The management of conjunctival haemangiomas depends on the presentation, growth and extent of the tumour. Many studies have shown complete resolution of capillary haemangiomas in infants where the capillaries are in their immature stages, with oral or topical beta-blockers.12 13 The proposed mechanism of action of beta-blocker is by triggering apoptosis, inhibition of angiogenesis and vasoconstriction.14 Timolol, a non-selective beta-blocker, has also been used topically in the treatment of orbital haemangioma with superficial and deep components. Lubhan et al have shown promising results with a topical beta-blocker.5 The advantage of topical preparation is that it decreases the adverse effects which are seen with systemic medication. Systemic propranolol has been widely studied in the management of infantile haemangiomas, which possesses risk of bronchospasm, bradycardia, hypotension, hypoglycaemic and cardiac failure.15

Excision, cryotherapy and radiotherapy have also been described as management options.16 We performed a review of literature and could find a total of 14 acquired bulbar conjunctival haemangiomas which is illustrated in table 1.

Table 1

Table showing all reported acquired bulbar conjunctival capillary haemangioma

In our case, the patient had an acquired sessile capillary haemangioma of the bulbar conjunctiva which responded very well to topical 0.5% gel application and there was no recurrence at 6 months follow-up.

Patient’s perspective

The red patch in my right eye had made my life hell. I was taunted at college by my friends. I am happy that it is not there anymore.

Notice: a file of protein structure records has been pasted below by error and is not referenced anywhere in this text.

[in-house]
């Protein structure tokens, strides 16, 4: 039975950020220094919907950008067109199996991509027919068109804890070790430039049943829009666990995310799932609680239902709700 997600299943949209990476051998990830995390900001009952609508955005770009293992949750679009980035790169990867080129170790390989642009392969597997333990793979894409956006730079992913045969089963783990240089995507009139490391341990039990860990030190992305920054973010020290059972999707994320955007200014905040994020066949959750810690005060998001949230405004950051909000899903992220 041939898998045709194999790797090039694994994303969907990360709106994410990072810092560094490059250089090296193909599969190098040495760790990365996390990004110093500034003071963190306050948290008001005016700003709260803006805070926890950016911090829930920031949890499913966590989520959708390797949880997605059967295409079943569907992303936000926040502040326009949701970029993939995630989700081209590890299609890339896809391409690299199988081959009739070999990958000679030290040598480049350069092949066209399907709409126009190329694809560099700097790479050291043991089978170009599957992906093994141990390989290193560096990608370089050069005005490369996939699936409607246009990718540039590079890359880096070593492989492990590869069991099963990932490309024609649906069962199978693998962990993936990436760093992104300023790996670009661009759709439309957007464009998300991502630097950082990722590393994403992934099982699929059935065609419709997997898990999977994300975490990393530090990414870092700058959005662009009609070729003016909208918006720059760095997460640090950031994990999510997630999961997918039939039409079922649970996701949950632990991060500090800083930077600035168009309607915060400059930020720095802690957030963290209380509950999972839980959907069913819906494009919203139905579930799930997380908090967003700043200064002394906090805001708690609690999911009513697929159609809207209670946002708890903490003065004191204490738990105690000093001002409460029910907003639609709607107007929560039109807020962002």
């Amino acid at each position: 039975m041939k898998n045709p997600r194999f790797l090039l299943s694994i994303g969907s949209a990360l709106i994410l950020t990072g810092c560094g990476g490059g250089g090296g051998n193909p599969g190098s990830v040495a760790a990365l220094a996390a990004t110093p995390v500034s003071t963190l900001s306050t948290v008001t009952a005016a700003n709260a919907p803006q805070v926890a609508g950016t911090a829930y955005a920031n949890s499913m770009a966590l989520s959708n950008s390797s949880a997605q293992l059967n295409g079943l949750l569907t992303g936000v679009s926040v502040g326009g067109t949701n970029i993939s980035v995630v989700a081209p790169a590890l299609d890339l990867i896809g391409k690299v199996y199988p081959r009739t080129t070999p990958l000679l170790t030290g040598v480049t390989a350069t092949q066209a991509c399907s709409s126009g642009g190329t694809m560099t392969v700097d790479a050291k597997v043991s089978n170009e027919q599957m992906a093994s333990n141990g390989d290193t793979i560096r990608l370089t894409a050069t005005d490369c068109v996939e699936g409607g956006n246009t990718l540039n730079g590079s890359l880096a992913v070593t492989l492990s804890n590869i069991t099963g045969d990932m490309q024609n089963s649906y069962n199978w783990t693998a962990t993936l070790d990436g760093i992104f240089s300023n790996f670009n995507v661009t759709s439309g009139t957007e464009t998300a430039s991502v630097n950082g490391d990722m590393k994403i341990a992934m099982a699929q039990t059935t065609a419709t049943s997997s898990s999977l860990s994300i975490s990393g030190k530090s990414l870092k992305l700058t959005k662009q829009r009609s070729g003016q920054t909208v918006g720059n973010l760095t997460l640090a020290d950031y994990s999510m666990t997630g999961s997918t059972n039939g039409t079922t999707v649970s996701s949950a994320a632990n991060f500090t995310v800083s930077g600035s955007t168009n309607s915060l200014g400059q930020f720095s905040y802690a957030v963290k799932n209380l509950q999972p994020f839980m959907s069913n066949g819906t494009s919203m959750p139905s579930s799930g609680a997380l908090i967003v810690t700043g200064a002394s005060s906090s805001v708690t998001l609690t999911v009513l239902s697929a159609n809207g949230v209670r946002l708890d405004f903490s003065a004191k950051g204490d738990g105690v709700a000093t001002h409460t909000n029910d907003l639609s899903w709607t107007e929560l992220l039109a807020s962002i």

Learning points

  • Acquired capillary haemangioma of bulbar conjunctiva is usually a benign condition but a similar lesion in the elderly age group should raise a suspicion of malignancy.

  • If the lesion is stable close monitoring can be done. Intervention can be done for cosmesis, in case of a chocolate cyst or increase in size.

  • Topical timolol maleate 0.5% gel-forming solution is a well-tolerated treatment option for capillary haemangioma with promising result.



  • Contributors MSB and DD participated in the diagnosis and management of the patient. SJSR participated in designing the manuscript, preparing and finalising the manuscript.

  • Funding The authors have not declared a specific grant for this research from any funding agency in the public, commercial or not-for-profit sectors.

  • Competing interests None declared.

  • Patient consent for publication Obtained.

  • Provenance and peer review Not commissioned; externally peer reviewed.